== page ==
An office would oversee medical cannabis, CBD and, maybe even recreational marijuana.
State of Minnesota regulators are calling on lawmakers to create a central state cannabis office to oversee the booming markets for hemp, CBD and medical marijuana. Regulators have said that the markets are quickly expanding beyond their grasp.
Officials from the state Pharmacy Board and the departments of Agriculture, Health and Public Safety have pitched the idea of an Office of Cannabis Management to govern the “budding” (no pun intended) industry. They are hoping it will prepare Minnesota for the potential legalization of recreational marijuana. The thought is, having a one-stop-shop for all things cannabis, like other states have established, would streamline efforts and bring a variety of expertise under the same roof.
What are the Numbers
Minnesota’s patient enrollment in the medical cannabis program grew 27% from 2018 to 2019 and now exceeds 18,000 people. The number of hemp farmers grew from about 50 to 400 in the same span. Consumer CBD products are showing up in the unlikeliest of places, from convenience stores to pet shops.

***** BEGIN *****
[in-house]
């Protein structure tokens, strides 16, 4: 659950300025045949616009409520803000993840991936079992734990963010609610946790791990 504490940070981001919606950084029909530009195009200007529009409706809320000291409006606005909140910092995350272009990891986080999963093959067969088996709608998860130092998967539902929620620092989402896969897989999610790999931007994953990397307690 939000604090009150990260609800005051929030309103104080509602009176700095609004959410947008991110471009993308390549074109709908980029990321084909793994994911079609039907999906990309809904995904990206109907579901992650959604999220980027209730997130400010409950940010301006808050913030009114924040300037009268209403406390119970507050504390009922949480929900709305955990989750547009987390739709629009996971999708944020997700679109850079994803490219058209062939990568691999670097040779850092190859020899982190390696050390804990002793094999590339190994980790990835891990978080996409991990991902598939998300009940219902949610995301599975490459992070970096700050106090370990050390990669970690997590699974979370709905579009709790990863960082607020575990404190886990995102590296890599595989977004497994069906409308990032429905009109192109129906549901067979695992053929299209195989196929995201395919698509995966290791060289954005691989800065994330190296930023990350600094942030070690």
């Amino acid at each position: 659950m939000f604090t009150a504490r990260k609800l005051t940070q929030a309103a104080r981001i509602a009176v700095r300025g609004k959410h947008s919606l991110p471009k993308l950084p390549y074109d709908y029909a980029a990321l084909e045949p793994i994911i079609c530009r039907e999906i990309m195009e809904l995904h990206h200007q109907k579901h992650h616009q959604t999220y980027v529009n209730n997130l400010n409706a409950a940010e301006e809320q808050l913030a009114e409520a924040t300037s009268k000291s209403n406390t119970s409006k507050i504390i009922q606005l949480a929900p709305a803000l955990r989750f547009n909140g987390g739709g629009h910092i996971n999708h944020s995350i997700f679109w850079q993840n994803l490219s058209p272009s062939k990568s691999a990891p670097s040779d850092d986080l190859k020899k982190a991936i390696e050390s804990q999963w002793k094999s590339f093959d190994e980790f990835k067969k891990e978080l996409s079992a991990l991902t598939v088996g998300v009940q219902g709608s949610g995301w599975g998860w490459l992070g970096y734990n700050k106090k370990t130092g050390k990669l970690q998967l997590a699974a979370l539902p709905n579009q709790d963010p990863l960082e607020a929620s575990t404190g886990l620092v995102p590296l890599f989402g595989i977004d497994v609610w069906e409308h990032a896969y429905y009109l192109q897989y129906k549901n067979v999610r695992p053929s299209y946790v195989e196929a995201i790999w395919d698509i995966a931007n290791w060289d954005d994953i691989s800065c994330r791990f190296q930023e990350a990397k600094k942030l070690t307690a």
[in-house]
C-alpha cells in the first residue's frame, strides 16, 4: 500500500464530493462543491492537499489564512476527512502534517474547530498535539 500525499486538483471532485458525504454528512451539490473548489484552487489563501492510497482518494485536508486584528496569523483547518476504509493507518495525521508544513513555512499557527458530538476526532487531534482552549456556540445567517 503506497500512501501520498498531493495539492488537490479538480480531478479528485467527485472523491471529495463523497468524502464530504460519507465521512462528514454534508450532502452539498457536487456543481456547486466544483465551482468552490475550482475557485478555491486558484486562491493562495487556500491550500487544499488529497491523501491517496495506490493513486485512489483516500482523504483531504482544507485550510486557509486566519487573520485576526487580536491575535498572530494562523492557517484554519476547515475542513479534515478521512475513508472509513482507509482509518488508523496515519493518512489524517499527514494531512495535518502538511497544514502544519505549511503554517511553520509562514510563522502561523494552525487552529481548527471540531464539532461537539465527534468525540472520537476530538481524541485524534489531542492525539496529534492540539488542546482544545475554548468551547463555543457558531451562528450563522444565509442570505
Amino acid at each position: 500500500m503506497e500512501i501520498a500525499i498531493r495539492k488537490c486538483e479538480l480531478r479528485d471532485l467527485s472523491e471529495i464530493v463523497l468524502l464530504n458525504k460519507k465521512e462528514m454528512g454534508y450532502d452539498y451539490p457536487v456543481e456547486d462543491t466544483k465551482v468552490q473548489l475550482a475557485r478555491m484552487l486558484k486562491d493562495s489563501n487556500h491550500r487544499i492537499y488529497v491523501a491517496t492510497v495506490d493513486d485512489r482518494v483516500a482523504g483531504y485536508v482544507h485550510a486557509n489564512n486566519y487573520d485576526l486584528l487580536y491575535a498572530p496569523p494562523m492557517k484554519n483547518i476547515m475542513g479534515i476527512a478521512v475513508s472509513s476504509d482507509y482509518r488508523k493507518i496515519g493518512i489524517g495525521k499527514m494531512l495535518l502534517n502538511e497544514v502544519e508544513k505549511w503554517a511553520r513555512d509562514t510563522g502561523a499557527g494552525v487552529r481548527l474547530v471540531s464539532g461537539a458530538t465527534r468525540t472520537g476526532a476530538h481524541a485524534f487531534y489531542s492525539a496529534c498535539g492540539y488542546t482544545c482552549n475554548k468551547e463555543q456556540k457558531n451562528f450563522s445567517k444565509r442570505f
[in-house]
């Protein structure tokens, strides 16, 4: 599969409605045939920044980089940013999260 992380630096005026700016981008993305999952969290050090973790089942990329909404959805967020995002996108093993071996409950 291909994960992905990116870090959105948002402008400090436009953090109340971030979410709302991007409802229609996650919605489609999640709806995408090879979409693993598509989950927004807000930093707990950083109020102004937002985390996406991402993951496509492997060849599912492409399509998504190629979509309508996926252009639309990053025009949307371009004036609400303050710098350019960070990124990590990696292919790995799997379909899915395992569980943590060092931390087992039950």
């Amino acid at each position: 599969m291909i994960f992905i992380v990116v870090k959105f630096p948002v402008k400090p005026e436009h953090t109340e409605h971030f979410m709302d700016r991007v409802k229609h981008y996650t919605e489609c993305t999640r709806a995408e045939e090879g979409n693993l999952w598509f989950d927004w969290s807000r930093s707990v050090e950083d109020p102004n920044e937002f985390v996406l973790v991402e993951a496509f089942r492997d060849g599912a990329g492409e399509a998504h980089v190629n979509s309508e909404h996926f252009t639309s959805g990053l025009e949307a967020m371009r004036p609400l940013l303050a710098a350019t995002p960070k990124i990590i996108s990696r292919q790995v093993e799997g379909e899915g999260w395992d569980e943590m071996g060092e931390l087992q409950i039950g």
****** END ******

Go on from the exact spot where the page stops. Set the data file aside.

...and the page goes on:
Whitney Place, assistant commissioner of the Minnesota Department of Agriculture pointed out that there is too much unregulated product out there and feels like the state needs an office to manage some of the things that are out ahead of federal regulation.
The Agriculture Department has its hands full with the growing state hemp program, but also must police illegal CBD food products, such as infused coffees, kombucha and beer. The agency must chart its own legal course with CBD foods because the federal Food and Drug Administration offers little guidance.
The Board of Pharmacy has faced similar struggles in regulating retail CBD products. There are so many CBD oils, ointments and inhalants that the board does not have enough resources to test them all.
To try and help, the Minnesota Hemp Farmers and Manufacturers Association nonprofit is testing 25 random CBD products to see if their contents line up with their labels. Test results for the first ten products came back and some contained traces of heavy metals and pesticides and almost all had less CBD than advertised.